The nation's 13-year-olds are not showing signs of academic recovery, with long-term trends in the Nation's Report Card revealing the steepest declines ever recorded in math for the age group since the assessment was first administered in the 1970s.
The assessment — which included 8,700 students from 460 schools — was administered October-December 2022. Results released Wednesday by the U.S. Department of Education's National Center for Education Statistics display "troubling" trends, according to NCES Commissioner Peggy Carr.
The average math score for 13-year olds — who were in grades 4 and 5 during the start of COVID-19 — declined by 9 points between the beginning of the pandemic in 2019-20 and the current school year. That's a 14-point drop from scores recorded a decade ago in 2012.
Meanwhile — and similar to long-term trend scores for 9-year olds released last September — declines in reading were not as steep. For 13-year-olds, reading scores fell 4 points since the pandemic began and 7 points when compared to 2012.
"The bottom line: These results show that there are troubling gaps in the basic skills of the students," Carr told a media briefing Tuesday on the new National Assessment of Educational Progress long-term trend assessment.
Students struggled to locate information in a 50-word reading passage, for example. And in math, students were challenged by simple multiplication and calculating the area of a square.
"I think what we're seeing here is that students' basic skills were disrupted in a way that we would not have thought before," Carr said. "These data are clear on that point."
No signs of academic recovery on national level
On a national level, the data suggests 13-year-olds aren't showing signs of academic recovery.
“The ‘green shoots’ of academic recovery that we had hoped to see have not materialized, as we continue to see worrisome signs about student achievement and well-being more than two years after most students returned for in-person learning,” said Carr in a statement.
While it's possible some districts and states are detecting a different story locally, NCES does not collect long-term trends on that level.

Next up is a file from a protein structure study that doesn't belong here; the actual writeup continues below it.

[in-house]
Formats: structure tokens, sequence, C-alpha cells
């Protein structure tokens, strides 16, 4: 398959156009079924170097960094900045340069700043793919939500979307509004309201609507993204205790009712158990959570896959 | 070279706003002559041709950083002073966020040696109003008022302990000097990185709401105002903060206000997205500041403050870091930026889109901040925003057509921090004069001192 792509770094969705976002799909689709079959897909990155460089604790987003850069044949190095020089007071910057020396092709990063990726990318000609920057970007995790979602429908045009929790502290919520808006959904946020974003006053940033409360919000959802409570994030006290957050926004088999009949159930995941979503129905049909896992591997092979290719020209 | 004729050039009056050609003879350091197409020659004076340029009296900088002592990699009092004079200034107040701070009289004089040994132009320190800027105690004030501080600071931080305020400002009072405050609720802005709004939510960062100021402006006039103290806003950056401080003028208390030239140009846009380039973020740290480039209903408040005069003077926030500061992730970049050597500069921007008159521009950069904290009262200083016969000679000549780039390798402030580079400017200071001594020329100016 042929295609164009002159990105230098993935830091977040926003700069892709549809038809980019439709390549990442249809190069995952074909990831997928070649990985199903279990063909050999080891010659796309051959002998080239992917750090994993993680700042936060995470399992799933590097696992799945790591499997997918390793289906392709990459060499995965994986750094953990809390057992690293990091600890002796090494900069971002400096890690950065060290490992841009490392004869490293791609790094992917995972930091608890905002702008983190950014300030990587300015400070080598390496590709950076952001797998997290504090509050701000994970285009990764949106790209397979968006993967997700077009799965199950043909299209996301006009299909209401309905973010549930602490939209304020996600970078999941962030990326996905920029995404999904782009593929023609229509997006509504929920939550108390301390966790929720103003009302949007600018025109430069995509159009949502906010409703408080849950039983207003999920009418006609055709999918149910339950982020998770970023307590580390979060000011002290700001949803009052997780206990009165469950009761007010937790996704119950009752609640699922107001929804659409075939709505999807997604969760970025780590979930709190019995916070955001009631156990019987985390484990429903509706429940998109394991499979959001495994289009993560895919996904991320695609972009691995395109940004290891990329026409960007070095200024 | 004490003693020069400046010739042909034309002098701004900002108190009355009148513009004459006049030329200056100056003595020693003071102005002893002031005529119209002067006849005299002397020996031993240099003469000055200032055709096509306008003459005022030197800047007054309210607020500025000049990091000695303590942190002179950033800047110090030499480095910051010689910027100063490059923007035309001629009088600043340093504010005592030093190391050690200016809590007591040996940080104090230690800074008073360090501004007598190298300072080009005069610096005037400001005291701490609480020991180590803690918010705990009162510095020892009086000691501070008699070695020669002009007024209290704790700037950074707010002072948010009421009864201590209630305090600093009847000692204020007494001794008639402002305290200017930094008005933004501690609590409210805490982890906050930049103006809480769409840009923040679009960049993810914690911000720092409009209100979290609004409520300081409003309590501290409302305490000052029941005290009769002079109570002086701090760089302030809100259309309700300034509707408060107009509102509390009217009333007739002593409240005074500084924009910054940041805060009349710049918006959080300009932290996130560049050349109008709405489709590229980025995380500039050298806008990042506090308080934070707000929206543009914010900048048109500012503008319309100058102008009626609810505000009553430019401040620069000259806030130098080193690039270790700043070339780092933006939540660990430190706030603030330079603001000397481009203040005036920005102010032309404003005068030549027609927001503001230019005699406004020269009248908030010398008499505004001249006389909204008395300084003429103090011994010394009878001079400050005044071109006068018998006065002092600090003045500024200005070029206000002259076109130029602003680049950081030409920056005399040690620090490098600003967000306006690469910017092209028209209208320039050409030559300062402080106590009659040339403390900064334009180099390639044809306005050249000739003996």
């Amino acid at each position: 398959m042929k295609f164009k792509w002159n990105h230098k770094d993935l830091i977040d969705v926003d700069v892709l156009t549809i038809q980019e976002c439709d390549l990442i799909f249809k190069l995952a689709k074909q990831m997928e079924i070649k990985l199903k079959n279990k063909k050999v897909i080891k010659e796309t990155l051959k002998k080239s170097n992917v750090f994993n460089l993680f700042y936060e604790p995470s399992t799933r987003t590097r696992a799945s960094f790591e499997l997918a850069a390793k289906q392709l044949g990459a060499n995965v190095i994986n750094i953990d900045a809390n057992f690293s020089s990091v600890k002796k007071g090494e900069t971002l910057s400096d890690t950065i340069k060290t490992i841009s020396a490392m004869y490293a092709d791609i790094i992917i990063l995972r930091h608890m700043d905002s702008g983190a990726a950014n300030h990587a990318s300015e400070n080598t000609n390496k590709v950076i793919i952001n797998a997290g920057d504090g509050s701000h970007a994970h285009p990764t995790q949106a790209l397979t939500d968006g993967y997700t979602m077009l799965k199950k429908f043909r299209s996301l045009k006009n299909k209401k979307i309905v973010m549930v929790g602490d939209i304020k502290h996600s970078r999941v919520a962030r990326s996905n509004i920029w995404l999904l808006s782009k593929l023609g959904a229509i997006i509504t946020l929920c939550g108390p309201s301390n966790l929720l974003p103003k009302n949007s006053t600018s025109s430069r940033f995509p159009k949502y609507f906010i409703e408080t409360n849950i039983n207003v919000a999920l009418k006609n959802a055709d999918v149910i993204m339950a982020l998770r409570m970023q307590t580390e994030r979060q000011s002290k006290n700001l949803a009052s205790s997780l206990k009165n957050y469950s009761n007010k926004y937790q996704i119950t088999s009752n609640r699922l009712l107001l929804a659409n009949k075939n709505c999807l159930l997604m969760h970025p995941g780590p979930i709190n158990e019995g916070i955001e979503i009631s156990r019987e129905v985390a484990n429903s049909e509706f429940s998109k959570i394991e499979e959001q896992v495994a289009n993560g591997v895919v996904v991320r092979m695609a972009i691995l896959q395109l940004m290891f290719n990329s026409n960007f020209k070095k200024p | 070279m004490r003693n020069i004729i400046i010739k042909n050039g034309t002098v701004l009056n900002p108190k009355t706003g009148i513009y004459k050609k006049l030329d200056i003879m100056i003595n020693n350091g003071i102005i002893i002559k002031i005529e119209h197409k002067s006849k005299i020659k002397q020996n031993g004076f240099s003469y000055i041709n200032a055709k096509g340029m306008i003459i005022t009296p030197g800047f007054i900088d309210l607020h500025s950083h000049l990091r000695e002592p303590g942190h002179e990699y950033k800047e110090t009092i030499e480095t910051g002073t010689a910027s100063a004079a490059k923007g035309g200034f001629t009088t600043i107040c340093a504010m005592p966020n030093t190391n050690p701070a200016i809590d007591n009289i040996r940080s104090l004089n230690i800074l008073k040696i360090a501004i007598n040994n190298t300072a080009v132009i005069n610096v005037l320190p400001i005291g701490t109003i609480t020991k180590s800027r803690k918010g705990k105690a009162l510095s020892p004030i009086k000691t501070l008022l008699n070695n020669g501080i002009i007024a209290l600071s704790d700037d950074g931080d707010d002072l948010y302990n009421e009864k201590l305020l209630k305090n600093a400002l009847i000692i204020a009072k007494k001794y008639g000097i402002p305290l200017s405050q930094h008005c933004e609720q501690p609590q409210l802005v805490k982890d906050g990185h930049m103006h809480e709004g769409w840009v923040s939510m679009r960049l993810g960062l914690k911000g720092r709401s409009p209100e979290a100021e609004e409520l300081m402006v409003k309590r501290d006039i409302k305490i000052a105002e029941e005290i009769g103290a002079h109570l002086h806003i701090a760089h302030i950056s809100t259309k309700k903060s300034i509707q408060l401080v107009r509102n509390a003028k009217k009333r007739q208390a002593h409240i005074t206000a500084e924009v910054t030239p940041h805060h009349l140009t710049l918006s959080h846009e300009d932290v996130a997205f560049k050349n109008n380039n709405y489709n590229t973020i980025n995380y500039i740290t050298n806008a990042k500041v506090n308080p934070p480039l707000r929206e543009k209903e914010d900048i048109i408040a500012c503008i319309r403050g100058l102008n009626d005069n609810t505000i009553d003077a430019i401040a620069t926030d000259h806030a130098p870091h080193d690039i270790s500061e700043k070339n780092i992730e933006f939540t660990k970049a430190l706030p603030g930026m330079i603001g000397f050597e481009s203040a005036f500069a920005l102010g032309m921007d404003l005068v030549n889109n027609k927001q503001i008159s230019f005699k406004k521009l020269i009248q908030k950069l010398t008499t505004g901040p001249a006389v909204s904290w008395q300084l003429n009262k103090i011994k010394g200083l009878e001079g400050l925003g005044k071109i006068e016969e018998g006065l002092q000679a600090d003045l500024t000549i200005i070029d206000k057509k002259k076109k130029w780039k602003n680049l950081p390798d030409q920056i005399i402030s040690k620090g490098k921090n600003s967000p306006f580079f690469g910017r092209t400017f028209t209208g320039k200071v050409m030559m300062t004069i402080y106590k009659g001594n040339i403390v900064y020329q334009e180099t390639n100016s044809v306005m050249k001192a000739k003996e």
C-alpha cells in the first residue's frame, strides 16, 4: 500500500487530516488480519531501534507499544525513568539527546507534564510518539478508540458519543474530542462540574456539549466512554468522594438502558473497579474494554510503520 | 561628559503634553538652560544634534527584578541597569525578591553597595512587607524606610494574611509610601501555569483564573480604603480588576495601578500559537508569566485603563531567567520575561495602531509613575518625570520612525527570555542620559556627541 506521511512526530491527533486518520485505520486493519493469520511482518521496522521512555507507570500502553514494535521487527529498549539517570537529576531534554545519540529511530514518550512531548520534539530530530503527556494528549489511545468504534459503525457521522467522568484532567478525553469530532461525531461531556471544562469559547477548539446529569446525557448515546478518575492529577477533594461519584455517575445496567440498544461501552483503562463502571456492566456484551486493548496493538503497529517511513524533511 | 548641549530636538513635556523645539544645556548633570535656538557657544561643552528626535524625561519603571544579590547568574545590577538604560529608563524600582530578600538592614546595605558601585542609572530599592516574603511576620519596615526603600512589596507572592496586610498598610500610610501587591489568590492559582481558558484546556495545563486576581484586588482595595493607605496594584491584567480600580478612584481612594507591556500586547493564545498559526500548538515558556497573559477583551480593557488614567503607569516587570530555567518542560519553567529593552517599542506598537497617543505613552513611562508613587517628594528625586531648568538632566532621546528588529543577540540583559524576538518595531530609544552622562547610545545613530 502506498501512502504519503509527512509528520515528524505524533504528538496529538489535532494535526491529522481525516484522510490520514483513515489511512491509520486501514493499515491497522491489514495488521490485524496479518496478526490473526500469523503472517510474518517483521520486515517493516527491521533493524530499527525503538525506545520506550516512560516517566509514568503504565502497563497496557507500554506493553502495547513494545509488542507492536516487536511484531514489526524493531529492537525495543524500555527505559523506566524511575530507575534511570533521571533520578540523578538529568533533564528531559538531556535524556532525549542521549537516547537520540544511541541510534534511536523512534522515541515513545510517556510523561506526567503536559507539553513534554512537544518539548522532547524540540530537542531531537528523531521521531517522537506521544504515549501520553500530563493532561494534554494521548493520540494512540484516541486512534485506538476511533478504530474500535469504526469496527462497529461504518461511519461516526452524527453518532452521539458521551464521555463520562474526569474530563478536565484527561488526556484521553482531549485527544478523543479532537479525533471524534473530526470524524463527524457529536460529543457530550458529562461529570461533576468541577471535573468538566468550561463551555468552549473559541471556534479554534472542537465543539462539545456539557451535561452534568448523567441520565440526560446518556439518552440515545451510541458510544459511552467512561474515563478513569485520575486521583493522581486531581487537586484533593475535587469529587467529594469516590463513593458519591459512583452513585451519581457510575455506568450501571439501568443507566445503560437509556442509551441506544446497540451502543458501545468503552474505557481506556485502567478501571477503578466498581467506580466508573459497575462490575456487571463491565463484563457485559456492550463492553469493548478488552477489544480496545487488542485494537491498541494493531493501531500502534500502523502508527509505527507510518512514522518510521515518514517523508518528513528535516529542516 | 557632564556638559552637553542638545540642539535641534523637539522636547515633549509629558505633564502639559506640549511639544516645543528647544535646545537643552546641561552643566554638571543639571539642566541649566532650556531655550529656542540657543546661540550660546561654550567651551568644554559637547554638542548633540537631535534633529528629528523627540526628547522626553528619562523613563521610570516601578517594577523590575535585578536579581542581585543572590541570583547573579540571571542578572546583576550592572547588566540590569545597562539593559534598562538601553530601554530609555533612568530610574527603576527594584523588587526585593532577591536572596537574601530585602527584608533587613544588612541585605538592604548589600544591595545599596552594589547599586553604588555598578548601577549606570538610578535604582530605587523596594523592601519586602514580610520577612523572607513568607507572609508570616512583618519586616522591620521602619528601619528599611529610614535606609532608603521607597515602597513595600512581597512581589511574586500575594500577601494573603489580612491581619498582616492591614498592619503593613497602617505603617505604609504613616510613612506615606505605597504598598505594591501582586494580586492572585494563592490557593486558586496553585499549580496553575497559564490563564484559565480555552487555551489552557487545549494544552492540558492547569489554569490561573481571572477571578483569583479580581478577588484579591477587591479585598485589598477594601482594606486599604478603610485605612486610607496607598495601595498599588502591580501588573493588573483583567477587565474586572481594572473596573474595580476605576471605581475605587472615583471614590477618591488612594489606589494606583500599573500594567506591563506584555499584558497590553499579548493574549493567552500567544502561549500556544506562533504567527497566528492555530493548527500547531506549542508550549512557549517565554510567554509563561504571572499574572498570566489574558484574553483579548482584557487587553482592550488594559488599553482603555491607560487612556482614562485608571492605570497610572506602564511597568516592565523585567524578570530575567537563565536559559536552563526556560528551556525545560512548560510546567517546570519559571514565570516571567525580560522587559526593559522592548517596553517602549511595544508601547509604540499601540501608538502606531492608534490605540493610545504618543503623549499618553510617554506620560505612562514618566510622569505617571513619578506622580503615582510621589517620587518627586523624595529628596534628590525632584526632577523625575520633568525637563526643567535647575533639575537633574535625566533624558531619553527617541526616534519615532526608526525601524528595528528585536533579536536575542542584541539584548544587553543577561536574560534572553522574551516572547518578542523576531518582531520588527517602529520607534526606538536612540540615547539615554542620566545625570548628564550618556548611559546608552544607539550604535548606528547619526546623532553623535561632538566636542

U.S. Secretary of Education Miguel Cardona did, however, point to hopeful signs.
Math and literacy assessments in several states show students are getting back to pre-pandemic achievement levels, Cardona said in a statement.
“While this latest data reminds us how far we still need to go, I’m encouraged that the historic investments and resources provided by the American Rescue Plan and the Department of Education are beginning to show positive results," he said.
Shifts in how students approach core subjects
The newly reported steep declines on the national level cap off a decade of stagnation in academic performance for this age group that began in 2012. Before then, 13-year-olds had shown noticeable improvements in math and some improvement in reading.
"The pandemic has made things worse and made things more challenging for us," Carr said. "But these troubling trends that we see date back a decade, particularly for lower-performing students."
The lowest-performing students in grades 7 and 8 showed steeper declines in the 2022-23 school year than their higher-performing counterparts, a trend also seen in past assessments.
The math decline for 13-year-olds, Carr said in a statement, was the single largest decline observed in the past 50 years. “The mathematics score for the lowest-performing students has returned to levels last seen in the 1970s, and the reading score for our lowest-performing students was actually lower than it was the very first year these data were collected, in 1971.”
The scores come amid shifting trends in how students are approaching reading and math, according to NCES. Fewer students are reading for fun compared to a decade ago, and the percentage of 13-year-olds taking algebra has declined from 34% in 2012 to less than a quarter now.
How long will recovery take?
According to Carr, the drops in scores for middle schoolers are especially concerning because this marks a critical time for students. "What happens for students in middle school can strongly influence their path through high school and beyond," she said. "The current data shows 'signs of risk for a generation of learners."
The score decline mirrors the long-term trend shown among 9-year-olds. Those results were released last year and showed a significant drop for the first time in that age group.
The report released Wednesday for the older age group "reinforces the fact that academic recovery is going to take some time," Carr said. "We have to remember that these are going to continue to be challenging times for us for a while, and the focus should be on the whole child, not just academics."
Schools should think about children's overall experiences in school, including mental health, school safety, staffing and absenteeism, she said.
Cardona pointed out that schools have committed almost 60% of their pandemic emergency fund under the American Rescue Plan to address challenges from learning loss.
Still, he added, “more action is needed at every level to reverse decades of educational neglect.”